A rumor was making the rounds last week that General Electric Chairman Jeffrey Immelt might be departing his corporate job for a position in the federal government. The rumor may have been started by GE shareholders, who can’t be pleased with how Immelt’s tenure has unfolded since he assumed the top job at what was then an American icon only days before 9-11. The stock barely moved at all during his first six years as Chairman (its high in both 2002 and 2007 was about 42 dollars) but once the second Bush recession hit GE’s fortunes faltered badly. Today, the shares of longtime rival United Technologies have resumed their decade-long march upward, while GE shares seem to be languishing.
Under Immelt, GE has sought to position itself as an avatar of American competitiveness, embracing the free-market values of Ronald Reagan in its corporate image ads. Reagan hosted the General Electric Theater anthology series on CBS from 1954 to 1962, when GE fired him because of discomfort over his conservative political views. Immelt has spoken frequently of the need to bring manufacturing jobs back to America, and he has maintained GE’s role as a major manufacturer of industrial items such as jet engines, locomotives and power-generating equipment. President Obama named Immelt to head the administration’s economic recovery advisory panel in January of this year.
Unfortunately, GE under Immelt has seemed conflicted as to precisely what its corporate philosophy is. David Smick notes in the June 6 issue of The Weekly Standard that GE eliminated 34,000 U.S. jobs between 2000 and 2009 — in other words, about ten jobs per day for ten straight years — which makes Immelt’s leadership of the recovery panel a bit odd. And GE apparently paid no corporate income taxes to the federal government last year while other major companies were paying up to 35 percent, even as it lobbied to secure billions of federal dollars for a fighter engine that both Obama and his predecessor labeled a waste of money. So Immelt’s track record is decidedly mixed, both from an investor’s perspective and from a good-government point of view.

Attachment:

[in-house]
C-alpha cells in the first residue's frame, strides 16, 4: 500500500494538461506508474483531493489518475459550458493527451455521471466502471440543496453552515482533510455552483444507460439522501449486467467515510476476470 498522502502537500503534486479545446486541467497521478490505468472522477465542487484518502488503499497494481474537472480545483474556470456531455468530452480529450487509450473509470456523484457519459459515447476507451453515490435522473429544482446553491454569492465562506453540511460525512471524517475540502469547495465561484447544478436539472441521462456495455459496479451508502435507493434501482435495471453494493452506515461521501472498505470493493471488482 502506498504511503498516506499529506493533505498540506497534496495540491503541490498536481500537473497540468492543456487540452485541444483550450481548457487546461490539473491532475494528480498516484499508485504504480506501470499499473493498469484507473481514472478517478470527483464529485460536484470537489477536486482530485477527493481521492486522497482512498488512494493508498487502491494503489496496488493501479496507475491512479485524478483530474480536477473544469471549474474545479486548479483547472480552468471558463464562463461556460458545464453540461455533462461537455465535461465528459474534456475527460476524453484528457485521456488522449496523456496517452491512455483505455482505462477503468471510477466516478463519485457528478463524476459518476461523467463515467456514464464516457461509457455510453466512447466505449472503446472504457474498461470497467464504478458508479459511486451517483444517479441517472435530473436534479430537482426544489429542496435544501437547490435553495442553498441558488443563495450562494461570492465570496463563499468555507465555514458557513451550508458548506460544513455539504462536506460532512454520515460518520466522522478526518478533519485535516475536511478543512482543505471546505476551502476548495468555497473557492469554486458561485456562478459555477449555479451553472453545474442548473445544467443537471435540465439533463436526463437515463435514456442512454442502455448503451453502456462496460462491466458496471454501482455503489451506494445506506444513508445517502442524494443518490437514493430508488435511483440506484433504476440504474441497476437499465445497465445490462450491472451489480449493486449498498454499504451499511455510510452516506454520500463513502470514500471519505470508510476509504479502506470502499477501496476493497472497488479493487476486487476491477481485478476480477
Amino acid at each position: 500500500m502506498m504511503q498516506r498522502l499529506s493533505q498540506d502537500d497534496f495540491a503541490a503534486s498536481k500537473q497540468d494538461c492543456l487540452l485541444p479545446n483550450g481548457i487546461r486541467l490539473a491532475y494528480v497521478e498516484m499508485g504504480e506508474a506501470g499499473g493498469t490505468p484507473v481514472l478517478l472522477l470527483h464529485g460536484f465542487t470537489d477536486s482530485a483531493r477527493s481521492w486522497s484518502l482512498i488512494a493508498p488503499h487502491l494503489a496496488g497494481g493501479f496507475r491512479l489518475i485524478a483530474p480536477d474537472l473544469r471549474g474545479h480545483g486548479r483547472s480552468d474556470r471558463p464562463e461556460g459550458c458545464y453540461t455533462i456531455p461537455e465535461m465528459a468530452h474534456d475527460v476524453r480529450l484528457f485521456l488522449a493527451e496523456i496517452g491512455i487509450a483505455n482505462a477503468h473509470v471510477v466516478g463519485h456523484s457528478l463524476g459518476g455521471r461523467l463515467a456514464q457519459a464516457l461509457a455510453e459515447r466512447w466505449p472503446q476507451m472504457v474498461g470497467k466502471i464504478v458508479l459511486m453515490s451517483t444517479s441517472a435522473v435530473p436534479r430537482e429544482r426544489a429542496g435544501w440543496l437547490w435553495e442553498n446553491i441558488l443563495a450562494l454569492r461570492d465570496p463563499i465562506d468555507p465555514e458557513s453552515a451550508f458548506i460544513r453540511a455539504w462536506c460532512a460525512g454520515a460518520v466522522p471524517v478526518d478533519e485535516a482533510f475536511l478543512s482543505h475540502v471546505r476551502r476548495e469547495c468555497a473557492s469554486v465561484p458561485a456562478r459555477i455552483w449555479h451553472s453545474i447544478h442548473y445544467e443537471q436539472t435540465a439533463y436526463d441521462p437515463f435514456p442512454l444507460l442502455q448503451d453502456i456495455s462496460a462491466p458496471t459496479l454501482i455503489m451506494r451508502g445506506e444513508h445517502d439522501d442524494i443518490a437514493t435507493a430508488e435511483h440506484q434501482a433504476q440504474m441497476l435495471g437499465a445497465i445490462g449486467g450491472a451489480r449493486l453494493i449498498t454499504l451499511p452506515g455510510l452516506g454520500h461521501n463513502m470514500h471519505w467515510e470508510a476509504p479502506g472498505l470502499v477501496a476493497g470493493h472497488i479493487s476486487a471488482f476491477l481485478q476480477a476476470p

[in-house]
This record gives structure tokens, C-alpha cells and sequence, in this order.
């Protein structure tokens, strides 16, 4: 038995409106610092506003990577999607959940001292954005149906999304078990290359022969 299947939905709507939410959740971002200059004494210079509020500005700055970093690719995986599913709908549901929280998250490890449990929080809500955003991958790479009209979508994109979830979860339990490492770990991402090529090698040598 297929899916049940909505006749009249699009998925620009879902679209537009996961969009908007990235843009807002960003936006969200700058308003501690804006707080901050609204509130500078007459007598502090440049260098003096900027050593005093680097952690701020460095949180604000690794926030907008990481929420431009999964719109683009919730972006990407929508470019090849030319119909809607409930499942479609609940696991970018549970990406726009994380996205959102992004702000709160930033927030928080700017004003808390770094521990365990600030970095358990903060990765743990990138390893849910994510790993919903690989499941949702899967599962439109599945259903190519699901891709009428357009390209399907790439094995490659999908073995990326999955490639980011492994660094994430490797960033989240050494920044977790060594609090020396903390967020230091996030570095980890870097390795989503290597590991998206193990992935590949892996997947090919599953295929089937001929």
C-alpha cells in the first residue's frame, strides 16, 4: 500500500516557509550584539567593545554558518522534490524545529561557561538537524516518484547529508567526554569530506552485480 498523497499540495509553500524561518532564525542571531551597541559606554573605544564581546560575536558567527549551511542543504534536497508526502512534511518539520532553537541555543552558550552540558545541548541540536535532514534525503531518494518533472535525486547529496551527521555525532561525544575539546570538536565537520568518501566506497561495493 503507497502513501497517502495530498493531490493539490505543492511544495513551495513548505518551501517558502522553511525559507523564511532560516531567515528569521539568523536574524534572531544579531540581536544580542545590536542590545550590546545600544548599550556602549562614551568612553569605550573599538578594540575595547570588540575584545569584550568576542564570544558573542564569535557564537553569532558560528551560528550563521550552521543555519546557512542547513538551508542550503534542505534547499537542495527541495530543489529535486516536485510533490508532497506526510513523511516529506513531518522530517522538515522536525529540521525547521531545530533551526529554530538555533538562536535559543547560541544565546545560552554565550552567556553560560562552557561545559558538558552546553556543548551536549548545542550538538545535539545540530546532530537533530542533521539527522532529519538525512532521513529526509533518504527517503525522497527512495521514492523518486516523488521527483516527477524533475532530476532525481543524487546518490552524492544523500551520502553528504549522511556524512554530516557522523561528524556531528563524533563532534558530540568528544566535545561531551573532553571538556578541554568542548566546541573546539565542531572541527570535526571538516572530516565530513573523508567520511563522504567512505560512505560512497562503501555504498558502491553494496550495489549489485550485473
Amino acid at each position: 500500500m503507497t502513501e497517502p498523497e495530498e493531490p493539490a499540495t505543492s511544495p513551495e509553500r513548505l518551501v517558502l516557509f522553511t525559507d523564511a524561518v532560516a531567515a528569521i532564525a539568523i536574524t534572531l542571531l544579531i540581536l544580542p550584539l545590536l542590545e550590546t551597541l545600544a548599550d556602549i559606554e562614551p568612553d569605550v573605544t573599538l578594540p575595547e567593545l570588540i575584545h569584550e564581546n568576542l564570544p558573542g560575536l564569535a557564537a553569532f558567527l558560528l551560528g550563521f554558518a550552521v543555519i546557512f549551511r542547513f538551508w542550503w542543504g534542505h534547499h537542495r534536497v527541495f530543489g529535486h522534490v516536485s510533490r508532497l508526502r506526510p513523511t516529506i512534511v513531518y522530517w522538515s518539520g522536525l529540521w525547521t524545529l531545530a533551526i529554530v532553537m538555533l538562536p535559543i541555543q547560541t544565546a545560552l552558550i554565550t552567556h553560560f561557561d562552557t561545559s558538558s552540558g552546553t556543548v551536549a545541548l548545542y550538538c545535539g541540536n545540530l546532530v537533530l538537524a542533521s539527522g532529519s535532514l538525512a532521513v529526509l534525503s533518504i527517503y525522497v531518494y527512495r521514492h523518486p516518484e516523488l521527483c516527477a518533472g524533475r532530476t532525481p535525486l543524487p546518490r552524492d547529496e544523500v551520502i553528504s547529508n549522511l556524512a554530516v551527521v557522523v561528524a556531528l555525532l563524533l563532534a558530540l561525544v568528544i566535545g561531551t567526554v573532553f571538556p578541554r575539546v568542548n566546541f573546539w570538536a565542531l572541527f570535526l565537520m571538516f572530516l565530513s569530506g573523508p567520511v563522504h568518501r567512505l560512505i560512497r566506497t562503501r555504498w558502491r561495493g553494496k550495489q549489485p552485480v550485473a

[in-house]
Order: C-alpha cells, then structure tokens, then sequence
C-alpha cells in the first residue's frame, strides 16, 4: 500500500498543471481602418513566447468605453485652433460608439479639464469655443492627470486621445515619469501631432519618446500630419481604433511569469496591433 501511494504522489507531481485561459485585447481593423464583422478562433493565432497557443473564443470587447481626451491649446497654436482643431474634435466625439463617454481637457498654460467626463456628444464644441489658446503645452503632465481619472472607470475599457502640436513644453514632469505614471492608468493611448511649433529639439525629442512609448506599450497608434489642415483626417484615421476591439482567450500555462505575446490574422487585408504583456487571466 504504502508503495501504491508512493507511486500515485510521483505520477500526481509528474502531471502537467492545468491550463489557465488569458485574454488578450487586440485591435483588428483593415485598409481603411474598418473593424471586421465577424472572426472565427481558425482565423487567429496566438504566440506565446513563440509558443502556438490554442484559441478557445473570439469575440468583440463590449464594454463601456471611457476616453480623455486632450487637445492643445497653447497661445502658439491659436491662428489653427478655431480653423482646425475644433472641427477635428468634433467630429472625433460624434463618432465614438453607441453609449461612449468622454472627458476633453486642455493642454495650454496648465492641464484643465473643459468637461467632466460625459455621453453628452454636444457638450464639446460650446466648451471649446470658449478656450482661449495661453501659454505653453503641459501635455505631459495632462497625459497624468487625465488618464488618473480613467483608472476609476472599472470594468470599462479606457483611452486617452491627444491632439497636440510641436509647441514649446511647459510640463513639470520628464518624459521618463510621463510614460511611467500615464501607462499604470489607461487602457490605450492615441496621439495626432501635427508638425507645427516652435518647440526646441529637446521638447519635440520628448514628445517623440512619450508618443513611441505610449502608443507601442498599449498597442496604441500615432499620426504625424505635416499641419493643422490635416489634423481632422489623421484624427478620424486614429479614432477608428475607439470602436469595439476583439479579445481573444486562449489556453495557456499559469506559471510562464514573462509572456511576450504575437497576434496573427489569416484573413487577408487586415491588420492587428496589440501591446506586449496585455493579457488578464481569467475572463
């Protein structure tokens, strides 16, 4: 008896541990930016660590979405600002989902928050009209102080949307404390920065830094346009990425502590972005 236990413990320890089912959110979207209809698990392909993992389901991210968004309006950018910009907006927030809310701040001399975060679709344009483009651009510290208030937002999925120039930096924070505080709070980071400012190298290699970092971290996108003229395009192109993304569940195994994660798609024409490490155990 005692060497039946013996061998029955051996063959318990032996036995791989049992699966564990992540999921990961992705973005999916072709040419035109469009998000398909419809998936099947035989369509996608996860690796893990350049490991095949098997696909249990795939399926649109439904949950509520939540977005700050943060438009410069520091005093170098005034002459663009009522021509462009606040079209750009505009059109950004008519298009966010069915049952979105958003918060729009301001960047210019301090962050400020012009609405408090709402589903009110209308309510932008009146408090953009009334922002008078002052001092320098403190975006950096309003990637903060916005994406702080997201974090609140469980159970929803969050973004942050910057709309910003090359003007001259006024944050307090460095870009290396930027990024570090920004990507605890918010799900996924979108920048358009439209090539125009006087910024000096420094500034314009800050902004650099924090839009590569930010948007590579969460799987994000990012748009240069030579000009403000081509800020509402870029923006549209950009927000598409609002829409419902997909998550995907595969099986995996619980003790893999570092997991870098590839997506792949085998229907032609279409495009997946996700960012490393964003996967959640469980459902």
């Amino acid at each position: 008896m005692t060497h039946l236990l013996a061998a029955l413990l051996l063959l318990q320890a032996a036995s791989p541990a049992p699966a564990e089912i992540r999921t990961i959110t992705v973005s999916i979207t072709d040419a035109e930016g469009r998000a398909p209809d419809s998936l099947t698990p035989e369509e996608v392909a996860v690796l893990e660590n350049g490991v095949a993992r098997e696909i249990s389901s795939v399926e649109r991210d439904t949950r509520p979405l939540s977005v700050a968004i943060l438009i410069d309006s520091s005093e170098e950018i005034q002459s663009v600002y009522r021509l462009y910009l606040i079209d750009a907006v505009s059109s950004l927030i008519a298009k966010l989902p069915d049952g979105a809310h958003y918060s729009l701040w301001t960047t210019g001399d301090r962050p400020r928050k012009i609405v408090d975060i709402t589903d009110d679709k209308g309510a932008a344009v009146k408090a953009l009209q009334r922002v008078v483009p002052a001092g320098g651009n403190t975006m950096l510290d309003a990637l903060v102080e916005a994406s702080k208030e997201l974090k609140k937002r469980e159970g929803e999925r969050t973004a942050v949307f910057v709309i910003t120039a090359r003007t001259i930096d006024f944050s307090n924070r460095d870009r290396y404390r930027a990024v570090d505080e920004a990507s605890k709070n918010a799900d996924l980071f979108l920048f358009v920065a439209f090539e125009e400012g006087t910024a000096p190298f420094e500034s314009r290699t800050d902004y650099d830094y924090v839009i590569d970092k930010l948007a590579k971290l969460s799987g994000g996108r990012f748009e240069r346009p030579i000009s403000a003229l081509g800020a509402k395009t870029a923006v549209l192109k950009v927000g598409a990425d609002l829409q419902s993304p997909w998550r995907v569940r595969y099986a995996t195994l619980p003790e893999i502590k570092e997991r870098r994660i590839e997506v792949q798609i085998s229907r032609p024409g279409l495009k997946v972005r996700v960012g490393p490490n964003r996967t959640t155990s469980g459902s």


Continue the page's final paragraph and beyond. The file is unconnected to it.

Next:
The problems with Immelt’s tenure don’t end there. GE’s forays into renewable energy face an uncertain outlook. Its agreement to assist China in developing commercial transports has alienated traditional customers like Boeing. And United Technologies’ Pratt & Whitney unit may have found a pathway back into the commercial engine business — at GE’s expense — with its innovative geared turbofan. So even with all those unneeded workers gone and unpaid taxes retained, GE’s business outlook is unclear. That doesn’t mean Immelt is going to depart GE anytime soon, but it does mean some people wish he would.
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